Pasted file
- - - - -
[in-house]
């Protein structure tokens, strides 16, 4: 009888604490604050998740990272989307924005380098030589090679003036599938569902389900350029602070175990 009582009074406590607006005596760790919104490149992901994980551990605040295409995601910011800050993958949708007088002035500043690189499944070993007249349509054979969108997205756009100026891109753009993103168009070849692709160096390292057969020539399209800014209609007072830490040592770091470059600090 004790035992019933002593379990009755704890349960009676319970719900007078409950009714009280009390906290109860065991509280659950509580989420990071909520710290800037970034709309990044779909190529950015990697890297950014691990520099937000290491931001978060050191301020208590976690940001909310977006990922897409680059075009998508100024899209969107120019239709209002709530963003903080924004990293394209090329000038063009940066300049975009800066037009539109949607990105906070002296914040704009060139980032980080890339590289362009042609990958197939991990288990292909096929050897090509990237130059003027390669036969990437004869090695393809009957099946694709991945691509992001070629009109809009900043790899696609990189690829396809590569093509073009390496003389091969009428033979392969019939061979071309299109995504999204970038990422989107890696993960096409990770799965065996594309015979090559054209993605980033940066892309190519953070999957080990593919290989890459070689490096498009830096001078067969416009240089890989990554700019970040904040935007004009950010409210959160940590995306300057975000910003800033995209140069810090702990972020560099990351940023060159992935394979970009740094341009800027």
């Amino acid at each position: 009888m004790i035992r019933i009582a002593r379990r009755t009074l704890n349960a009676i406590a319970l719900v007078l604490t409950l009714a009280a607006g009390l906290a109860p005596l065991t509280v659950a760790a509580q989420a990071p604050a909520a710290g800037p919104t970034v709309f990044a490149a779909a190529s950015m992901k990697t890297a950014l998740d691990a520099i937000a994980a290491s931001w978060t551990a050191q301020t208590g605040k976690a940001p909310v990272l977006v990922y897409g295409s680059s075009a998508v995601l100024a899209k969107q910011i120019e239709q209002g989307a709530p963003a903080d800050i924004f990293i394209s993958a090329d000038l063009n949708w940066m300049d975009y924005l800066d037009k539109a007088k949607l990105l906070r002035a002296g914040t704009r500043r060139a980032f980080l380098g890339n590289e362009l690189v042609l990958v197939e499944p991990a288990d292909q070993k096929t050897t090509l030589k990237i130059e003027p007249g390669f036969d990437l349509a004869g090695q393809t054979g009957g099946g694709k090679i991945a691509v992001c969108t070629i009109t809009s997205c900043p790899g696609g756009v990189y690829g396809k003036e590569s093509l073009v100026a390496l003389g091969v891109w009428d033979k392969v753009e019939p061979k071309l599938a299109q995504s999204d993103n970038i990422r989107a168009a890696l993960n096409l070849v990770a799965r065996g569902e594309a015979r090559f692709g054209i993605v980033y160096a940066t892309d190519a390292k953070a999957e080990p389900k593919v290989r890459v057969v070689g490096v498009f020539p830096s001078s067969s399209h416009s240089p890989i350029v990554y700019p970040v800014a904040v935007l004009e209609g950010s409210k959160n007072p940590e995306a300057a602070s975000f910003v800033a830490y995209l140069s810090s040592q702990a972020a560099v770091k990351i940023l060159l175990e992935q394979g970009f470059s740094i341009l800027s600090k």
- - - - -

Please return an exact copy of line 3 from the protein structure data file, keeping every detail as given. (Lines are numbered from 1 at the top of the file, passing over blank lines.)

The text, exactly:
């Amino acid at each position: 009888m004790i035992r019933i009582a002593r379990r009755t009074l704890n349960a009676i406590a319970l719900v007078l604490t409950l009714a009280a607006g009390l906290a109860p005596l065991t509280v659950a760790a509580q989420a990071p604050a909520a710290g800037p919104t970034v709309f990044a490149a779909a190529s950015m992901k990697t890297a950014l998740d691990a520099i937000a994980a290491s931001w978060t551990a050191q301020t208590g605040k976690a940001p909310v990272l977006v990922y897409g295409s680059s075009a998508v995601l100024a899209k969107q910011i120019e239709q209002g989307a709530p963003a903080d800050i924004f990293i394209s993958a090329d000038l063009n949708w940066m300049d975009y924005l800066d037009k539109a007088k949607l990105l906070r002035a002296g914040t704009r500043r060139a980032f980080l380098g890339n590289e362009l690189v042609l990958v197939e499944p991990a288990d292909q070993k096929t050897t090509l030589k990237i130059e003027p007249g390669f036969d990437l349509a004869g090695q393809t054979g009957g099946g694709k090679i991945a691509v992001c969108t070629i009109t809009s997205c900043p790899g696609g756009v990189y690829g396809k003036e590569s093509l073009v100026a390496l003389g091969v891109w009428d033979k392969v753009e019939p061979k071309l599938a299109q995504s999204d993103n970038i990422r989107a168009a890696l993960n096409l070849v990770a799965r065996g569902e594309a015979r090559f692709g054209i993605v980033y160096a940066t892309d190519a390292k953070a999957e080990p389900k593919v290989r890459v057969v070689g490096v498009f020539p830096s001078s067969s399209h416009s240089p890989i350029v990554y700019p970040v800014a904040v935007l004009e209609g950010s409210k959160n007072p940590e995306a300057a602070s975000f910003v800033a830490y995209l140069s810090s040592q702990a972020a560099v770091k990351i940023l060159l175990e992935q394979g970009f470059s740094i341009l800027s600090k």